Identify data to be shared

To illustrate how to share data using ready4use classes and methods, we will first need some data to publish. In this example, we are going to share X, a Ready4useDyad (a data structure explained in another vignette) that we can create using data ingested from an online repository.

objects_ls <- ingest(Ready4useRepos(dv_nm_1L_chr = "fakes",
                                    dv_ds_nm_1L_chr = "https://doi.org/10.7910/DVN/HJXYKQ",
                                    dv_server_1L_chr = "dataverse.harvard.edu",
                                    gh_repo_1L_chr = "ready4-dev/ready4",
                                    gh_tag_1L_chr = "Documentation_0.0"),
                     fls_to_ingest_chr = c("ymh_clinical_tb","ymh_clinical_dict_r3"),
                     metadata_1L_lgl = F)
X <- Ready4useDyad(ds_tb = objects_ls$ymh_clinical_tb,
                   dictionary_r3 = objects_ls$ymh_clinical_dict_r3) %>%
  renew()

Share data

We now specify where we plan to publish X in Y, a Ready4useRepos object (described in another vignette). Note, you must have write permissions to the repositories you specify in this step. The values entered in this example (the https://doi.org/10.7910/DVN/W95KED dataset from the fakes dataverse will not work for you).

Y <- Ready4useRepos(dv_nm_1L_chr = "fakes", # Replace with values for a dataverse & dataset for which
                    dv_ds_nm_1L_chr = "https://doi.org/10.7910/DVN/W95KED", #  you have write permissions.
                    dv_server_1L_chr = "dataverse.harvard.edu")

We can now upload X to our preferred data repository using the share method. By default, if more than one data repository was specified in Y, then the dataverse repository will be preferred when sharing. We can overwrite this default by passing either “prefer_gh” or “all” values to the type_1L_chr argument. The Ready4useDyad object is now available for download at https://doi.org/10.7910/DVN/W95KED.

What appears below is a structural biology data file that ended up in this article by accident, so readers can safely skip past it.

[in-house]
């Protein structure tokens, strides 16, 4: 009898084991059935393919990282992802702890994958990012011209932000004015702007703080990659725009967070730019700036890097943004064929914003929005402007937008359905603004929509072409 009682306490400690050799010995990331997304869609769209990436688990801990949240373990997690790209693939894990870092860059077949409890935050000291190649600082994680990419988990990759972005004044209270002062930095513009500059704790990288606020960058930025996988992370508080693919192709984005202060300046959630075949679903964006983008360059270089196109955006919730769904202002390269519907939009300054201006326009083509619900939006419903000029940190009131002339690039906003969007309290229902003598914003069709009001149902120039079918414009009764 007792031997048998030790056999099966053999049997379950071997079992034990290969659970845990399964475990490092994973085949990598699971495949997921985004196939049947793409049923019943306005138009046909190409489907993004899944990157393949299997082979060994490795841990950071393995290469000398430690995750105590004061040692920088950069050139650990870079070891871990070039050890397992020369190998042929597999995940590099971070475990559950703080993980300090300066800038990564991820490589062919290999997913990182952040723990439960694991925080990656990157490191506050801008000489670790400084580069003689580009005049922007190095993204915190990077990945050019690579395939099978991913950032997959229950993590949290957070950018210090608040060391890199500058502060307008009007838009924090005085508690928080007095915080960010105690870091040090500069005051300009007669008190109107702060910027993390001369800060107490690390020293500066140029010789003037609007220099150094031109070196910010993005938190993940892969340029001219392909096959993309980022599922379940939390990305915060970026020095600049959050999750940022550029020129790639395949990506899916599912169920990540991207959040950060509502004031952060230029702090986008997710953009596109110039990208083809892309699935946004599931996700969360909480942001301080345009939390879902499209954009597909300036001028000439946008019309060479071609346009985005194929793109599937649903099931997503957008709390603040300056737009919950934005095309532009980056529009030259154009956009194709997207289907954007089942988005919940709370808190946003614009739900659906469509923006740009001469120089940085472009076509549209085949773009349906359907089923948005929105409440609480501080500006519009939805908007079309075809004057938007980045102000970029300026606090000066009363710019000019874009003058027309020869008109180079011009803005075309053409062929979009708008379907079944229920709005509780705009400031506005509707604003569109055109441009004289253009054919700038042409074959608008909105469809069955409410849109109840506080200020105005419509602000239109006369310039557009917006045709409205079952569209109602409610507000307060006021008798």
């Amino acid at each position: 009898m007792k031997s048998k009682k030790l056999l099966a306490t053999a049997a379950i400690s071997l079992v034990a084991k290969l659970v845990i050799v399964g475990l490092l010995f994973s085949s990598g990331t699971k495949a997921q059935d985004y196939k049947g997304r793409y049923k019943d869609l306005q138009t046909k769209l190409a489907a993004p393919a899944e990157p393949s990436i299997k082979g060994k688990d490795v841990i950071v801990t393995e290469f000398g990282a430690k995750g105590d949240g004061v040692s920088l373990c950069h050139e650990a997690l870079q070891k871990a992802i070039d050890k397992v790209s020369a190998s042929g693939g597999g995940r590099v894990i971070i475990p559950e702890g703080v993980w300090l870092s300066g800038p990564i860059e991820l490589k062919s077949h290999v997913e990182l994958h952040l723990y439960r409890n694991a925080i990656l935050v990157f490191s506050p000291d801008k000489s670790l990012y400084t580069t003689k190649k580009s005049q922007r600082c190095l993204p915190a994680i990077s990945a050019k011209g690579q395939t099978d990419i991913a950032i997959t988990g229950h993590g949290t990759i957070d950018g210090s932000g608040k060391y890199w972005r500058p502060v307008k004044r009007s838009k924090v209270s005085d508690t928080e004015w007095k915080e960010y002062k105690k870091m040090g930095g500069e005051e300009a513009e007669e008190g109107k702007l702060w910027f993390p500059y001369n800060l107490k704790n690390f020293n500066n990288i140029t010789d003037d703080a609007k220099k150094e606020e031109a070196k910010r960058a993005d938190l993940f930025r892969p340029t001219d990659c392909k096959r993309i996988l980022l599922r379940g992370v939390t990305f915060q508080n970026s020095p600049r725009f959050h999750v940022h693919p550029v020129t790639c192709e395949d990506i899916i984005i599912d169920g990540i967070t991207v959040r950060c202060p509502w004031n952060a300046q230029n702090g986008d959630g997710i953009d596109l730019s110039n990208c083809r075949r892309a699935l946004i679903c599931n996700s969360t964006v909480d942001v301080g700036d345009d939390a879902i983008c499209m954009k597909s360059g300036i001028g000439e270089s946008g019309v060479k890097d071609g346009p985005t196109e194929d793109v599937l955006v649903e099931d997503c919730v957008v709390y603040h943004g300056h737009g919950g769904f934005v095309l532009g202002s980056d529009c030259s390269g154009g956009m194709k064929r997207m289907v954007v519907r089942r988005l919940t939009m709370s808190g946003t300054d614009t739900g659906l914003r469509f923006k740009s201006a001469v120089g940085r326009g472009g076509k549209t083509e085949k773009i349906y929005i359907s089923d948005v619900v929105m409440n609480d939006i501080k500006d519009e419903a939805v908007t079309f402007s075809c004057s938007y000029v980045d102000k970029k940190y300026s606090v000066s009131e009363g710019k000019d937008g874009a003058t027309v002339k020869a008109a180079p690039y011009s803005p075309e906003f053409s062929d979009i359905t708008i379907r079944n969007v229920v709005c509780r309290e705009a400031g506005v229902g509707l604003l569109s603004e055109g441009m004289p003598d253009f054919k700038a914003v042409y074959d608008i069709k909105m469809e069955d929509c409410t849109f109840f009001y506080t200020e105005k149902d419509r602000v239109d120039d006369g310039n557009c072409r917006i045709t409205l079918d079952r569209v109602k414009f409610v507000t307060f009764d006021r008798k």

Y <- share(Y,
           obj_to_share_xx = X,
           fl_nm_1L_chr = "ymh_clinical_dyad_r4",
           description_1L_chr = "An example of a Ready4useDyad - a dataset (clinical youth mental health, AQoL-6D) and data dictionary pair. Note this example uses fake data.")

5.3 - Author and share reproducible analyses

Tools from the ready4show R package support authoring of programs and subroutines to implement and report analyses with ready4.

5.3.1 - Authoring scientific manuscripts

Tools from the ready4show R package support authoring of scientific summaries of analyses with ready4.

This below section renders a vignette article from the ready4show library. You can use the following links to:

Motivation

Open science workflows should ideally span an unbroken chain between data-ingest to production of a scientific summary such as a manuscript. Such extensive workflows provide an explicit means of linking all content in a scientific summary with the analysis that it reports.

Implementation

ready4show includes a number of classes and methods that help integrate manuscript authoring into a reproducible workflow. These tools are part of the ready4 framework for transparent, reusable and updatable health economic models.

Load required libraries

We first begin by loading the libraries we will require to implement this workflow.

By default, methods in the ready4show package will request your consent before writing files to your machine. This is the safest option. However, as there are many files that need to be written locally for this program to execute, you can overwrite this default by supplying the value “Y” to methods with a consent_1L_chr argument.

consent_1L_chr <- "" # Default value - asks for consent prior to writing each file.

Create a synopsis of the manuscript to be authored